I'm in Australia, registered to the US site, and I can see/buy those books while my residential address is here. If I change my res address to the US (in MYK, and without changing the account at all in any other way), then I get the "not available" message. And likewise in reverse - books that show as "unavailable" while I'm resident in Australia become available when I travel and change my res address in MYK.

ETA: It's all because digital rights are governed by the perceived point of purchase, which is taken to be where the buyer is, not where the seller is. If you live in the US, you're deemed to be in the US and you have available to you books sold in the US. But if you travel to the UK, you're temporarily deemed to be in the UK (despite your CC billing address being US) and you then have available to you books that are sold in the UK.

In reply to an earlier post on Feb 9, 2014 11:00:52 PM PST
Dragi Raos says:
I think that at least some of them are available for free (along with "Honorverse" books) at

In reply to an earlier post on Feb 9, 2014 11:03:31 PM PST
Dragi Raos says:
That's why Amazon sometimes asks for a proof of residence if one of us foreigners, with nether CC nor IP address in the USA, change our registered country of residence to the USA.

Posted on Feb 10, 2014 5:10:08 AM PST
Mary McManus says:
If you are willing to settle for DTBs instead of having them on your Kindle, you can order them from Amazon UK. I have ordered many that were not available here.

As to books I have read more than once, I just read Pride and Prejudice again for the umteenth time. Some that I have read more than once or plan to:

James Lee Burke. The tin roof blowdown
R. Delderfield. To serve them all my days (or anything by Delderfield)
Kate Atkinson. The whole Jackson Brodie series
anything by Stewart O'Nan
Connie Willis. The Doomsday Book
John Galsworthy. The Forsyte Saga
Ariana Franklin. Mistress of the art of death
T. H. White. The once and future king
Louisa May Alcoott. Little women

Posted on Feb 10, 2014 1:51:40 PM PST
JJulieJ says:
Aargh! The last thing I need is more paper books. Our house is bulging at the seams with them. Plus I find them too hard to read these days - heavy, small fixed font, hard to turn pages with one hand, only contain one book, etc ;-).

That's why I'm slowly rebuying my favourites for Kindle. I already have paper editions.

Posted on Feb 10, 2014 3:06:22 PM PST
I am in my mid-sixties and have been re-reading books all of my life. I see lots of re-read favorites here: CJ Cherryh (although I favor the Chanur series, myself), any and all of Anne McCaffrey's books, the Harry Potter series (yes, still!), the Honor Harrington series by David Weber and just about everything Barbara Hambly has ever written. I also recently read (for about the umpteenth time!) The Secret Garden by Frances Hodgson Burnett The Secret Garden (the link is to a free copy.) It was my favorite childhood book, and I still love it all these years later! If I had just one wish from a fairy godmother, I think I would request every book I have ever loved to be magically added to my Kindle! That is probably the only way I could ever afford them all! I am slowly, but surely, replacing many of my DTBs with Kindle editions, but it is expensive and not all books are available on Kindle :-(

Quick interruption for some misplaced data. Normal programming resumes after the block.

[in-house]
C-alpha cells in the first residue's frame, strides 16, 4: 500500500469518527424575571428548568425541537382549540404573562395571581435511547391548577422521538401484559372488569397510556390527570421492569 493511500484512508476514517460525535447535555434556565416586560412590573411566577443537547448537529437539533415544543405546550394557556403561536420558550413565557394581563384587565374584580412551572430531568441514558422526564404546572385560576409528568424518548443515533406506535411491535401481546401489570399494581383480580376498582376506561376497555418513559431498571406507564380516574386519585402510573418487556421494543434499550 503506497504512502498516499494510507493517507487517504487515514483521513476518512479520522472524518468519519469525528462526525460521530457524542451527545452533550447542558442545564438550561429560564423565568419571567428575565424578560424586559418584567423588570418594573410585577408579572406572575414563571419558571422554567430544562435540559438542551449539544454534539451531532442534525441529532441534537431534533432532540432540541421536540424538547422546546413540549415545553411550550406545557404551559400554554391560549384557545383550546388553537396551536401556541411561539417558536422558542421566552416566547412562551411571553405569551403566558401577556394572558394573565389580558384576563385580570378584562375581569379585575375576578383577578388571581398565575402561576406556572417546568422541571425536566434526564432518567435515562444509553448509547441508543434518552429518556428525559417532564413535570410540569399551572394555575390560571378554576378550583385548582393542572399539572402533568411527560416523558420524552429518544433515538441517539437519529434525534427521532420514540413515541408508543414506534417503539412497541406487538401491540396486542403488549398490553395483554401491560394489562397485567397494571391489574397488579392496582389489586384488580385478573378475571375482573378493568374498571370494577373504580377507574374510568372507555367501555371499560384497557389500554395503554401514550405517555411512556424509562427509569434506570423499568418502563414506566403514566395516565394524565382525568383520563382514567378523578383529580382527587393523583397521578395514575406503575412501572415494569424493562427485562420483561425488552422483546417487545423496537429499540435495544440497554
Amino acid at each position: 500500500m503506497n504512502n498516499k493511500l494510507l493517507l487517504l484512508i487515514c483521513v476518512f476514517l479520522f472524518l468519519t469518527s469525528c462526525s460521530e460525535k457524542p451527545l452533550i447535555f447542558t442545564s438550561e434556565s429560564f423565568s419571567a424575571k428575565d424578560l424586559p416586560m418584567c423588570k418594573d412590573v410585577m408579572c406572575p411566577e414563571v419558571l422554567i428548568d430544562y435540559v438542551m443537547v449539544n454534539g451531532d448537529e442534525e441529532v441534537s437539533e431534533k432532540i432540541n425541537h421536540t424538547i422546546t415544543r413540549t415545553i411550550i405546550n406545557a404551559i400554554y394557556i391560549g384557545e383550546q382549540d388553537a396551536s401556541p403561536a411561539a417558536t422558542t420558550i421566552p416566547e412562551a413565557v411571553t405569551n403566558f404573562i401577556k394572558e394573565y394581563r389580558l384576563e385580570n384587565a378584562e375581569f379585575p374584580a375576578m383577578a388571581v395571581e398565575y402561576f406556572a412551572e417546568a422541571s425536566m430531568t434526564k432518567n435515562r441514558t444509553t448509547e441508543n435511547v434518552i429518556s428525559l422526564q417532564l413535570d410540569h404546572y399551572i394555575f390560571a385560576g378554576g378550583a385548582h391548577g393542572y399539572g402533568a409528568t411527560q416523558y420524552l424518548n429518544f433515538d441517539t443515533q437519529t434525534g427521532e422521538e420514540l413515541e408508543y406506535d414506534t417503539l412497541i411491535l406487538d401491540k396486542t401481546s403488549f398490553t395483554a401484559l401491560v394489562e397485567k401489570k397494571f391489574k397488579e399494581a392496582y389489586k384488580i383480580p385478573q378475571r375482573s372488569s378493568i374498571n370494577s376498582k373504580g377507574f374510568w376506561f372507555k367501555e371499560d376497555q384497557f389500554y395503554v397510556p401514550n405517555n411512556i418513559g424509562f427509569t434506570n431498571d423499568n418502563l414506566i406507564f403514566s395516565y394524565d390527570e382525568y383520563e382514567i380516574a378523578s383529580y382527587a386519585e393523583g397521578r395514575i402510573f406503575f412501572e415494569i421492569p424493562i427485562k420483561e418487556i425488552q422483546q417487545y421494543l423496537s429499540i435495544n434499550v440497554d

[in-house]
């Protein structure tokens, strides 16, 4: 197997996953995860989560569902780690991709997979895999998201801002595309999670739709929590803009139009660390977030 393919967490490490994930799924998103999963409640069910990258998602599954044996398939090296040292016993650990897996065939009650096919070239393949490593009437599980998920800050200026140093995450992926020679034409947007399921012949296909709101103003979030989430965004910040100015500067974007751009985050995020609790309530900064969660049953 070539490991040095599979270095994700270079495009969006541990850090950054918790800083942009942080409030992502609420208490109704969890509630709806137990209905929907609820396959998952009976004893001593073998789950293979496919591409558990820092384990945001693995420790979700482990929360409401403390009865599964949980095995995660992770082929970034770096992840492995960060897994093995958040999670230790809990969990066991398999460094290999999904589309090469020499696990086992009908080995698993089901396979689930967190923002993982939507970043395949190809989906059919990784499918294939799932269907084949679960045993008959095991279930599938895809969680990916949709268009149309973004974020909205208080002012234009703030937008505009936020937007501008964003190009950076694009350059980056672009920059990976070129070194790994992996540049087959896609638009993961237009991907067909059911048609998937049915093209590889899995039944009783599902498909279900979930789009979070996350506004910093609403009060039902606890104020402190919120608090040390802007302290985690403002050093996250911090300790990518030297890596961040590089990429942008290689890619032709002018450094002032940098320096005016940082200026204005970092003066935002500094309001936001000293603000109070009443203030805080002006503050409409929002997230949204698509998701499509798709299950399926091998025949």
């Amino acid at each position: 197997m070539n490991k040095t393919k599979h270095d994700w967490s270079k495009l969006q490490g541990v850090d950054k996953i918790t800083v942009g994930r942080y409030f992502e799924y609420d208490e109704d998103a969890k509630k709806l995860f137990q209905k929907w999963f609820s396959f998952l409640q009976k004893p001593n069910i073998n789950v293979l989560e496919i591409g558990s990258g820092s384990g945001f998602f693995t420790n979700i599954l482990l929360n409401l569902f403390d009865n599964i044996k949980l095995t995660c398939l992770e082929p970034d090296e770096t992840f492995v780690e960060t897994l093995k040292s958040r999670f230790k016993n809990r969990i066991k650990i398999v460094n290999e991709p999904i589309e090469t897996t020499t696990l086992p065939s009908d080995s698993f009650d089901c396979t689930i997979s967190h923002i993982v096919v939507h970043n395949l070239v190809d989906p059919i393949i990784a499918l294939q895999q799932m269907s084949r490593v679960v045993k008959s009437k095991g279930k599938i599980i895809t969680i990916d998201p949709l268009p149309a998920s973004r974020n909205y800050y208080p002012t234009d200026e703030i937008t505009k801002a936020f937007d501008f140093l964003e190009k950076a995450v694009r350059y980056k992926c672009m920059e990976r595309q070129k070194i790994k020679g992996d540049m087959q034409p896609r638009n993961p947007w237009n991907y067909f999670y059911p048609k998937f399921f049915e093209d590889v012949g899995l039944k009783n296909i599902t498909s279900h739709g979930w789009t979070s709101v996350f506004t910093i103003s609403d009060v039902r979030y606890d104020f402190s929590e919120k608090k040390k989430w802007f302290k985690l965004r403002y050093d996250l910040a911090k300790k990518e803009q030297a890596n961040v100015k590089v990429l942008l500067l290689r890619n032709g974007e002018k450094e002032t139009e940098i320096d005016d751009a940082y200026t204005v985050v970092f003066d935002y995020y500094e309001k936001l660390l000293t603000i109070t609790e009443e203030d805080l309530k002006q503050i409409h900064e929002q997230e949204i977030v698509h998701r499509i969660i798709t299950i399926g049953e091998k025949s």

Posted on Feb 10, 2014 3:59:32 PM PST
Last edited by the author on Feb 10, 2014 4:00:36 PM PST
Miss Carol says:
My favorite rereadables are mostly kids books, actually. Being a teacher probably influenced that (or was becoming a teacher influenced by my love of children's lit??;).

Harry Potter series
The Hobbit and Lord of the Rings
The Melendy Family books, the Gone-Away Lake books and Tatsinda by Elizabeth Enright
The Borrowers by Mary Norton
The Belgariad, the Mallorian as well as the 2 complementary books by David Eddings
The Sword of Shannara by Terry Brooks
Five out of six Jane Austen books
Sherlock Holmes
Nero Wolfe (which I'm currently rereading)
The Alice books by Lewis Carroll

In reply to an earlier post on Feb 10, 2014 6:20:25 PM PST
Mary McManus says:
Me too for The Borrowers, also
Charlotte's Web
The Wind in the Willows

and another adut book:
Still Alice by Lisa Genova
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Discussion in:  Kindle forum
Participants:  22
Total posts:  39
Initial post:  Feb 8, 2014
Latest post:  Feb 27, 2014